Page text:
With his quizzical frown, droll delivery and impish smirk, Griffin Dunne brings humorous exasperation to an art form.
Dunne, 59, first came to audiences’ attention in the horror comedy classic An American Werewolf in London in 1981 as a sidekick corpse. A NYC night from hell soon followed in After Hours. Then the opportunity to hold his own with Madonna in Who’s That Girl.
The self-proclaimed “wildly ADD” Angeleno, whose father was famed crime writer Dominick Dunne, is the rare breed who can deftly move from in front of the camera to behind it. He continued his career taking supporting roles (last year’s The Dallas Buyer’s Club, Showtime’s House of Lies) as well as producing and directing (most notably, TV’s The Good Wife).
Dunne is back front and center as the big-screen star in The Discoverers, playing a down on his luck professor turned security guard with aging parents and obnoxious kids, out Friday. A family road trip to reconnect with his senile dad ( Stuart Margolin, The Rockford Files), who is obsessed with re-enacting the Lewis & Clark expedition, is life-changing.
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“I could relate to my character as a father and as a son so I felt it was a really good part,” says Dunne from New York, where he was filming a new teen drama TV series, Red Band Society. “This guy is working really hard and wants to feel relevant, but he’s going through life and career changes and isn’t quite sure how to proceed.”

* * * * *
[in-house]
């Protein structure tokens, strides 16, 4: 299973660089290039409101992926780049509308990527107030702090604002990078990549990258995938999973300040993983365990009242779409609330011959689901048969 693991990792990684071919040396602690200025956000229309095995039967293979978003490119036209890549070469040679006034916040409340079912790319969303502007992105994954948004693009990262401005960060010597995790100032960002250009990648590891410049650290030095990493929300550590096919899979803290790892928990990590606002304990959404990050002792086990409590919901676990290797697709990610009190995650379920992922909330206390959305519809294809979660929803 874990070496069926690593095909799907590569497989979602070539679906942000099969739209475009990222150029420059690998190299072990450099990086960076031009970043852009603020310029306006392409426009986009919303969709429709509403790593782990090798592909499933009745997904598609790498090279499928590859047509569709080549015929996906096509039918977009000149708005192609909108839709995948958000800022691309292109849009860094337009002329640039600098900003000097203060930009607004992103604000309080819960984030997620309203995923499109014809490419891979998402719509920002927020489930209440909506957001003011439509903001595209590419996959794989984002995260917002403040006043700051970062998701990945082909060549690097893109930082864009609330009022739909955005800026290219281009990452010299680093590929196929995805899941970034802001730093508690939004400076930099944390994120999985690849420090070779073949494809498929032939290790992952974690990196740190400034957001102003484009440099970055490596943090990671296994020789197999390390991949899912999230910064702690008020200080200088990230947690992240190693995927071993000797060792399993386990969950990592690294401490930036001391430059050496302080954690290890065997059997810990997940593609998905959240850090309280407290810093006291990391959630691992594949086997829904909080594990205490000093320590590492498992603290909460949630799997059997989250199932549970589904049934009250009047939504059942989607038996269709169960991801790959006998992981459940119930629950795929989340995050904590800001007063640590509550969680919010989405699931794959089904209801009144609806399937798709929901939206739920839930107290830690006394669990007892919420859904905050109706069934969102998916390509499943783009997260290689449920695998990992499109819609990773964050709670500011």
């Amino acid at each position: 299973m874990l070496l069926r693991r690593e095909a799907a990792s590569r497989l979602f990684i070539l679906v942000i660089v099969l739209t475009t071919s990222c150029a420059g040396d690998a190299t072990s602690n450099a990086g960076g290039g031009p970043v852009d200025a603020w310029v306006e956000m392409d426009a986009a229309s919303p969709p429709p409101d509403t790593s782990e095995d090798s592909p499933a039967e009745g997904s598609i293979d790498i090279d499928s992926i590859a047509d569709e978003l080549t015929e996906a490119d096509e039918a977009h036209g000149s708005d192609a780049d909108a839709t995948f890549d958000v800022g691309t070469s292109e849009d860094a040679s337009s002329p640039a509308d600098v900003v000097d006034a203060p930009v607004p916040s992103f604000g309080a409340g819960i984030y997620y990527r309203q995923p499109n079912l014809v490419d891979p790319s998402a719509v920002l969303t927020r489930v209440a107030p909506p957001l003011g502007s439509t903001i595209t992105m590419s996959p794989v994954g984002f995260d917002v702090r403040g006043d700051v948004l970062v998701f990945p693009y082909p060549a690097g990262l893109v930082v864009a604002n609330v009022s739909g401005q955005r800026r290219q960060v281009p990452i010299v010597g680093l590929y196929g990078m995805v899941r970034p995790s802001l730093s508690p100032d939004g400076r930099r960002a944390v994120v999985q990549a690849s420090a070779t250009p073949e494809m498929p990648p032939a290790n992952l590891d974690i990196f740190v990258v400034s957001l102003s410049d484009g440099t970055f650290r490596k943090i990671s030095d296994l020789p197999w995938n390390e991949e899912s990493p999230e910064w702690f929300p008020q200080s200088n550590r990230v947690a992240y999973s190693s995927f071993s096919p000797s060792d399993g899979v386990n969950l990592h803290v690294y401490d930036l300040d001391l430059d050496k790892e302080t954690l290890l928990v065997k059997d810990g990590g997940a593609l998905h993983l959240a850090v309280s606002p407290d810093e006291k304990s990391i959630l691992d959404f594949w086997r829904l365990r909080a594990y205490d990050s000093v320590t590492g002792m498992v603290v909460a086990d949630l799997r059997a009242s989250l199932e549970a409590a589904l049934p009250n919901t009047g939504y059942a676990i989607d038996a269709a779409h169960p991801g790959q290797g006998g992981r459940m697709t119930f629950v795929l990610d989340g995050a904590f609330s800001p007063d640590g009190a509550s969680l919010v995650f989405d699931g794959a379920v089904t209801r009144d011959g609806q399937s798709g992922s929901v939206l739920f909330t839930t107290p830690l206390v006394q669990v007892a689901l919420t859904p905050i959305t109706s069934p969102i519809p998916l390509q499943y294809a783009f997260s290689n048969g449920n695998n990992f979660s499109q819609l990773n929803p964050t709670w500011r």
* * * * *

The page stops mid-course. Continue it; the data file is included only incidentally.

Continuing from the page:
Though the production was “breathtakingly low budget,” he was impressed with his younger costars who play his daughter ( Madeleine Martin) and son ( Devon Graye).
“I have a daughter [Hannah, 14, with ex wife Carey Lowell] who is the same age, and she was great so those were kind of my favorite scenes to do,” he says. “These kids are not like the child stars you’re going to read something bad about in 10 years.”
He bonded with Margolin as well.
“He was one of the first actors I got to know years ago. I met him through an old girlfriend, Brooke Adams,” Dunne recalls. “I just spoke to him a few days after James Garner died. He was pretty torn up.”
To prep for the part, Dunne, a history buff, read up on U.S. explorers Meriwether Lewis and William Clark, who were commissioned by President Jefferson to check out the territory of the Louisana Purchase. “What they achieved was really impressive. It was like a variation of landing on the moon.”